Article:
You've probably read that Japan is lifting some of the evacuation orders for areas contaminated by Fukushima Daiichi:
Chikako Kawahara and Osamu Uchiyama. (February 28, 2017). SIX YEARS AFTER: 4 more districts in Fukushima set to be declared safe to return to. The Asahi Shimbun, http://www.asahi.com/ajw/articles/AJ201702280051.html
Evacuation orders will be lifted shortly [April 1] for four more municipalities in Fukushima Prefecture, but the prospect of residents returning to their old homes in huge numbers seems unlikely. ...The government intends to pay for the decontamination of certain areas within that zone so former residents can return. According to one estimate, the program would only cover about 5 percent of the entire area that is designated as difficult to return.
Notice that the government is not paying for ALL of the decontamination work and, as this article below argues, has no solution for managing radioactive waste:
Decontamination work in Fukushima Pref. far from finished business (March 11, 201). The Mainichi, http://mainichi.jp/english/articles/20170311/p2a/00m/0na/027000c
... the government's decontamination plan in this prefecture is fast approaching the end of its first phase at the end of March. As a consequence of the decontamination project -- and the fact that radioactive material decays over time -- radiation levels in Fukushima Prefecture have declined to some extent.
However, in certain areas of the prefecture, radiation levels continue to be high, and the issue of what to do with decontamination waste still needs to be tackled. The government does plan to carry out decontamination work in the neglected "difficult-to-return" evacuation zones in fiscal 2017, but local residents are skeptical that the end is near.This is a concerning set of articles. Local officials are responsible for clean-up of areas measuring up to 20 millisieverts a year of annual "external" exposure.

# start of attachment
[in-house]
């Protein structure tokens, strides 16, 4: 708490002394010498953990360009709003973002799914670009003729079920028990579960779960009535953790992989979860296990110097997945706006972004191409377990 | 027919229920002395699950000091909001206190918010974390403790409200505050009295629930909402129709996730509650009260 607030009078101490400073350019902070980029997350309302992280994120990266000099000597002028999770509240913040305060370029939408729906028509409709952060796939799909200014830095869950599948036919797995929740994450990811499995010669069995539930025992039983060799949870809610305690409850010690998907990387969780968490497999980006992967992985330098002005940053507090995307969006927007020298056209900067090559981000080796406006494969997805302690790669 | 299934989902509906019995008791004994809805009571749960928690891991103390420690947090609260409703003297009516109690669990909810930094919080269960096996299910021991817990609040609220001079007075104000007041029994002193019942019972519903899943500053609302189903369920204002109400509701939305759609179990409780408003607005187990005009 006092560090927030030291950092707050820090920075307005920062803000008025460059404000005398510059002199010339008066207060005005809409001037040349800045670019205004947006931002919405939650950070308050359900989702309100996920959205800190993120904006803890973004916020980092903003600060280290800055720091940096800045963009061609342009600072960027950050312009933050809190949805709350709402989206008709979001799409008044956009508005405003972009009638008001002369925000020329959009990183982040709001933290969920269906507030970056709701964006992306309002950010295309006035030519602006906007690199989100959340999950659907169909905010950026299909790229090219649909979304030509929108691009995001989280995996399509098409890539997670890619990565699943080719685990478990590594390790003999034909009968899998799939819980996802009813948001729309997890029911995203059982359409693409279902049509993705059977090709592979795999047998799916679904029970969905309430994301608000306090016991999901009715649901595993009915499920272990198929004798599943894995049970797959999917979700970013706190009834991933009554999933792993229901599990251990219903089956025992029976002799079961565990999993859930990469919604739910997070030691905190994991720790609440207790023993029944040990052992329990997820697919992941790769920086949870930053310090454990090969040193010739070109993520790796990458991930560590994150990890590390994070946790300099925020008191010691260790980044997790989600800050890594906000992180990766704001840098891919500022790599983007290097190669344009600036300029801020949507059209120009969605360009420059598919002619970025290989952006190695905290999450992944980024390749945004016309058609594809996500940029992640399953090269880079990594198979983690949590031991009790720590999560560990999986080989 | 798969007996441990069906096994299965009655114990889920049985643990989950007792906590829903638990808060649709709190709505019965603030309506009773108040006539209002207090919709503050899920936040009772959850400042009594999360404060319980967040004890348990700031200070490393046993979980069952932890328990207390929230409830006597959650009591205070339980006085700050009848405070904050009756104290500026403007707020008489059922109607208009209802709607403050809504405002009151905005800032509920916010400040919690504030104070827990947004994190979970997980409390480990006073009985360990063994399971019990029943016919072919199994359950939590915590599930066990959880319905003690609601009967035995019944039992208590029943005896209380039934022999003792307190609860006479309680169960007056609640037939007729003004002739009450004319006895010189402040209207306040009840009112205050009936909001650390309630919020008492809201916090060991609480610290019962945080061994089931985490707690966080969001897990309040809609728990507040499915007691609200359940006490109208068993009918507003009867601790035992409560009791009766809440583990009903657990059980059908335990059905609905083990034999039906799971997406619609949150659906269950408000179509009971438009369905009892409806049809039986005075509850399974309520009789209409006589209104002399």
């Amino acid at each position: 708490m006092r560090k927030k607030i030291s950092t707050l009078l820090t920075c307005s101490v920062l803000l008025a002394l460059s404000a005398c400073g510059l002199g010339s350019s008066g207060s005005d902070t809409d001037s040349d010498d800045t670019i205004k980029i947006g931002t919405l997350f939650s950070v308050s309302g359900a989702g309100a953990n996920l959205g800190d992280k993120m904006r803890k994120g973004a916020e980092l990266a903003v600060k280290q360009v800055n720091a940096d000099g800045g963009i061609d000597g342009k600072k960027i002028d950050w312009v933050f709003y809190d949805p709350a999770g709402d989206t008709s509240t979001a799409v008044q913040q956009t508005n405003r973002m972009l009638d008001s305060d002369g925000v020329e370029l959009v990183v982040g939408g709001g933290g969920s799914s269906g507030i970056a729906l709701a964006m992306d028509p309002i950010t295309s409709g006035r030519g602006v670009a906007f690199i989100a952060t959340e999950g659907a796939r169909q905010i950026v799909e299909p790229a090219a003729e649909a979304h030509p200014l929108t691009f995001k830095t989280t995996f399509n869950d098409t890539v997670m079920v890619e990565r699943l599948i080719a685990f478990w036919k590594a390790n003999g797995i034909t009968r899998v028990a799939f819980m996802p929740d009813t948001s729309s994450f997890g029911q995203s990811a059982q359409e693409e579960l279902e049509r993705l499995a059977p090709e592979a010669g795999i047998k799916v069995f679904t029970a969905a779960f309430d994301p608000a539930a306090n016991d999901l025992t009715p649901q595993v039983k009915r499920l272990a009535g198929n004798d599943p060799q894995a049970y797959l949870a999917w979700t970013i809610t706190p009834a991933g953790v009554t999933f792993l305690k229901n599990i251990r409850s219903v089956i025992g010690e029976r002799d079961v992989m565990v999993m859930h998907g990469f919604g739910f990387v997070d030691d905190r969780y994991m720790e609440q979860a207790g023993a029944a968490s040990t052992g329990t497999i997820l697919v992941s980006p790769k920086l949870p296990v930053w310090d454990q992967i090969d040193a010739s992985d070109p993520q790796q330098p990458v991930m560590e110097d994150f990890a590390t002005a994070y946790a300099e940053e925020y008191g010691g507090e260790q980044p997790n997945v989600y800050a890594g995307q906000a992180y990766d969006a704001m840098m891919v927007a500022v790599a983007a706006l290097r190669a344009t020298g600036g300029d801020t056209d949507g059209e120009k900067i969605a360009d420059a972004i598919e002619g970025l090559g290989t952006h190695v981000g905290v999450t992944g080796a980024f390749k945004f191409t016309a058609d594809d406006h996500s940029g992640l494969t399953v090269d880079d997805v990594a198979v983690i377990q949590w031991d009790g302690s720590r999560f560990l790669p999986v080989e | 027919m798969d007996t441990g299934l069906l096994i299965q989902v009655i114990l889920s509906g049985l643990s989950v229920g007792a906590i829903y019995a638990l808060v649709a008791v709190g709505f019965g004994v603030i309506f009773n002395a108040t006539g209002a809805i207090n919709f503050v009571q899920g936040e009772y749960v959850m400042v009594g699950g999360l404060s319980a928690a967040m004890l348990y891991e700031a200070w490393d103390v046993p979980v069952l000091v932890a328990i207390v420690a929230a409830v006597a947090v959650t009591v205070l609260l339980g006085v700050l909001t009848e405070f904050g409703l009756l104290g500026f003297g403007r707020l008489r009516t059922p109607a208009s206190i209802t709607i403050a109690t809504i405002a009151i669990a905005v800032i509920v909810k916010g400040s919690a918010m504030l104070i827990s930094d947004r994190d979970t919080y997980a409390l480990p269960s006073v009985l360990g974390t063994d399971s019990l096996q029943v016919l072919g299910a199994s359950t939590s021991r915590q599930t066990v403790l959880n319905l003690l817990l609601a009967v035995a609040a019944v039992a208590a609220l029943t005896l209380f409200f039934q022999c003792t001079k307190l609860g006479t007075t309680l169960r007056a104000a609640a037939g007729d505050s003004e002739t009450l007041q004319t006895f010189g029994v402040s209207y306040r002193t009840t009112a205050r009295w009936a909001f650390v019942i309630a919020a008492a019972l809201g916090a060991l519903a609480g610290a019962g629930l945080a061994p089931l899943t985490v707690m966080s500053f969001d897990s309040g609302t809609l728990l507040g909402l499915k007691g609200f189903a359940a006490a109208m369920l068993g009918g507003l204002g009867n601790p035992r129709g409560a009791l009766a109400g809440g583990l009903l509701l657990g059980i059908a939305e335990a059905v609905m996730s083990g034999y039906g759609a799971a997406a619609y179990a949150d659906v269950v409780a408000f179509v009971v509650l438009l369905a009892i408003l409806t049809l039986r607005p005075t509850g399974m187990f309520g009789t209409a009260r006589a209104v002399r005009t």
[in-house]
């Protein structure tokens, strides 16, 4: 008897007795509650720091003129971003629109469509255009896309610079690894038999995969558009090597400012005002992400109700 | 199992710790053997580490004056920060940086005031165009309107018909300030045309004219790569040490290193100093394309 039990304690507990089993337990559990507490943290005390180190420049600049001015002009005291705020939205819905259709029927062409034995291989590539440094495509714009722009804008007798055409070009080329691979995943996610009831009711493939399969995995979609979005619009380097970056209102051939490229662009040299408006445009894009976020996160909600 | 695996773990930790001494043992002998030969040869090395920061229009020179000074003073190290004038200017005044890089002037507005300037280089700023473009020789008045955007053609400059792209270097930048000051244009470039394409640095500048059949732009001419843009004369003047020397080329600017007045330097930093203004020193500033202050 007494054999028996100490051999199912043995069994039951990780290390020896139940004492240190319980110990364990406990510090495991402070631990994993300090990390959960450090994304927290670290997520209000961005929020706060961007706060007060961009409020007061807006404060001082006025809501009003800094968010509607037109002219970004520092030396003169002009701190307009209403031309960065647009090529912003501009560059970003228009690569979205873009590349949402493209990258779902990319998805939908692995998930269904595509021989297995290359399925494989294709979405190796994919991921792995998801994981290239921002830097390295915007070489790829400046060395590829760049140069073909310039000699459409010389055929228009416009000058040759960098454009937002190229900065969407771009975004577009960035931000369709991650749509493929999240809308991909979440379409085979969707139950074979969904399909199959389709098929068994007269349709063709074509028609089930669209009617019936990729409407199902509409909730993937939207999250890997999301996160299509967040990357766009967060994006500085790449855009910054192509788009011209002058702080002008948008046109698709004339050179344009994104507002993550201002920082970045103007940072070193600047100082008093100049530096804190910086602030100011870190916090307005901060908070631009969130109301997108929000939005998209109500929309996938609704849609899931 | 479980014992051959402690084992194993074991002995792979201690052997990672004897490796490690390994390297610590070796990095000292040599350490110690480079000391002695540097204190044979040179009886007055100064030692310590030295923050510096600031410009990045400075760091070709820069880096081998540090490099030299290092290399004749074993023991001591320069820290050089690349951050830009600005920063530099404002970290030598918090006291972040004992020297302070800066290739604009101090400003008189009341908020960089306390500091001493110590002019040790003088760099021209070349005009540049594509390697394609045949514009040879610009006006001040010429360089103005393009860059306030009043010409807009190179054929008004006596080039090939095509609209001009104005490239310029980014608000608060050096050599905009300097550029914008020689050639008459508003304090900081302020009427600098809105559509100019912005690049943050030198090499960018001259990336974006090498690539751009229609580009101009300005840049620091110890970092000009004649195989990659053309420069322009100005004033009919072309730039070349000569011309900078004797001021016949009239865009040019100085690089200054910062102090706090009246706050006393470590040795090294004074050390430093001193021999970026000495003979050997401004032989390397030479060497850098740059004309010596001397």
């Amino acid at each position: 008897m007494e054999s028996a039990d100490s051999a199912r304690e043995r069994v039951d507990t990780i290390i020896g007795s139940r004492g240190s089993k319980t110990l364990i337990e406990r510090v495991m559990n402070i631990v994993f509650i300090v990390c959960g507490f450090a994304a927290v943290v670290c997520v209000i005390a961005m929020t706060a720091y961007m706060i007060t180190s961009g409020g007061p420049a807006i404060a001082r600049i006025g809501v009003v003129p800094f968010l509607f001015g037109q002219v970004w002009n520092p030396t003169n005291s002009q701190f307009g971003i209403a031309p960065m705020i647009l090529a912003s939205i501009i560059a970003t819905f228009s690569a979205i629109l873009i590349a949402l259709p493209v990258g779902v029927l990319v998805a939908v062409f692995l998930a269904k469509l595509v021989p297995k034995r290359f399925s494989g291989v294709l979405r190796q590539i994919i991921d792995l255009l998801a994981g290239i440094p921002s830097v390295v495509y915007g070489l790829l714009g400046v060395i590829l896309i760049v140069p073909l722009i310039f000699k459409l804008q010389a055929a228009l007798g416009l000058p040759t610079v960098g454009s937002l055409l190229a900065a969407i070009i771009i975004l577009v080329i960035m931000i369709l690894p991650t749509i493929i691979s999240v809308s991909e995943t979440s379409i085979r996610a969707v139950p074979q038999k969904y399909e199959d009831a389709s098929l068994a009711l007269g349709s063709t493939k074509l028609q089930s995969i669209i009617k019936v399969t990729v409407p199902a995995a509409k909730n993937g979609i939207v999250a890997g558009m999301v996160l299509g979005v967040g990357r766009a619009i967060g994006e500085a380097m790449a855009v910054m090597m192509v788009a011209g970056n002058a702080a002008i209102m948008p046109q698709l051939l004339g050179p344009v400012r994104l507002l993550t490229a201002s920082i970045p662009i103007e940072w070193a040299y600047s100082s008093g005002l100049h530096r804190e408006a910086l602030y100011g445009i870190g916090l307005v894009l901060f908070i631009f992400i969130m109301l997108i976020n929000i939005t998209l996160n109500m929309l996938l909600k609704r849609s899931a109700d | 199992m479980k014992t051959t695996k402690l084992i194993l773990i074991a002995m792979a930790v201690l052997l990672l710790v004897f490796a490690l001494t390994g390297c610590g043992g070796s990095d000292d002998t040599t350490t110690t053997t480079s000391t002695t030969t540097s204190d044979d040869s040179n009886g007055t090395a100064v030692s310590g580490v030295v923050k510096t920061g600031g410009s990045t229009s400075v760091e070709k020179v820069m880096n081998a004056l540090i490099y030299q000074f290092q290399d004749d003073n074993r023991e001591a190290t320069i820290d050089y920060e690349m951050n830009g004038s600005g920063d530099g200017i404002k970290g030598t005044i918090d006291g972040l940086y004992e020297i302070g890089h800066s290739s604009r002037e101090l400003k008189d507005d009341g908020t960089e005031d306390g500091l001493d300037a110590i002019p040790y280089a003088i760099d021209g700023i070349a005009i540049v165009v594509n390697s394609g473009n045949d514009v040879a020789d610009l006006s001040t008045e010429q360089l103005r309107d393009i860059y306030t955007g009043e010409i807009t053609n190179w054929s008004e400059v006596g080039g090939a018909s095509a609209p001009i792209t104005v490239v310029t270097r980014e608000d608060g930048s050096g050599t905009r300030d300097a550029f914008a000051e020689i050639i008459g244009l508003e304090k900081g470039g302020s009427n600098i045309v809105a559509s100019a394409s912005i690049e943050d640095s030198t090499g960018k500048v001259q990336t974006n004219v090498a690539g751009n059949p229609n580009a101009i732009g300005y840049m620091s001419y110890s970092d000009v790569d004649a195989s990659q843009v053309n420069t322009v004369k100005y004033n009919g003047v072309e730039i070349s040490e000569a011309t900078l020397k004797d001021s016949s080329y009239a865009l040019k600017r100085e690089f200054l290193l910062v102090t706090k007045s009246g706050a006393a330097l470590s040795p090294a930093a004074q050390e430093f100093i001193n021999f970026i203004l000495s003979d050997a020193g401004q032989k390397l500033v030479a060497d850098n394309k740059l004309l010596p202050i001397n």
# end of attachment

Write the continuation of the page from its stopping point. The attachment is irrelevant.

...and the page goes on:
To date, the Environment Ministry has carried out decontamination work in 11 municipalities across the prefecture subject to evacuation orders. However, no decontamination has been done yet in the "difficult-to-return" zones. In other municipalities, where the radiation dose is 0.23 microsieverts per hour or higher, decontamination work has been performed by the relevant local government office.
I don't know whether the money for local officials' clean-up efforts comes from national government or from TEPCO. I certainly hope that local officials don't have to bear those costs directly.
Can you imagine having your environment contaminated, being forced to leave because of that contamination and becoming stigmatized in the process?
Then you are encouraged to return to regions that are patchily decontaminated, with rains and winds continuously distributing radioactive particles throughout the environment.
And you are told that, by the way, ongoing contamination efforts will be the responsibility of your community and there still is no solution for the piles and piles of radioactive waste stuffed into what appear to be plastic trash bags.
Of course, this approach to managing radioactive waste has been ongoing since the age of fission began, with all countries participating in the nuclear club liable for disregarding the full scale of health and reproductive impacts produced by chronic exposure to "low-level" radioactive waste, waste for which there is no lasting solution.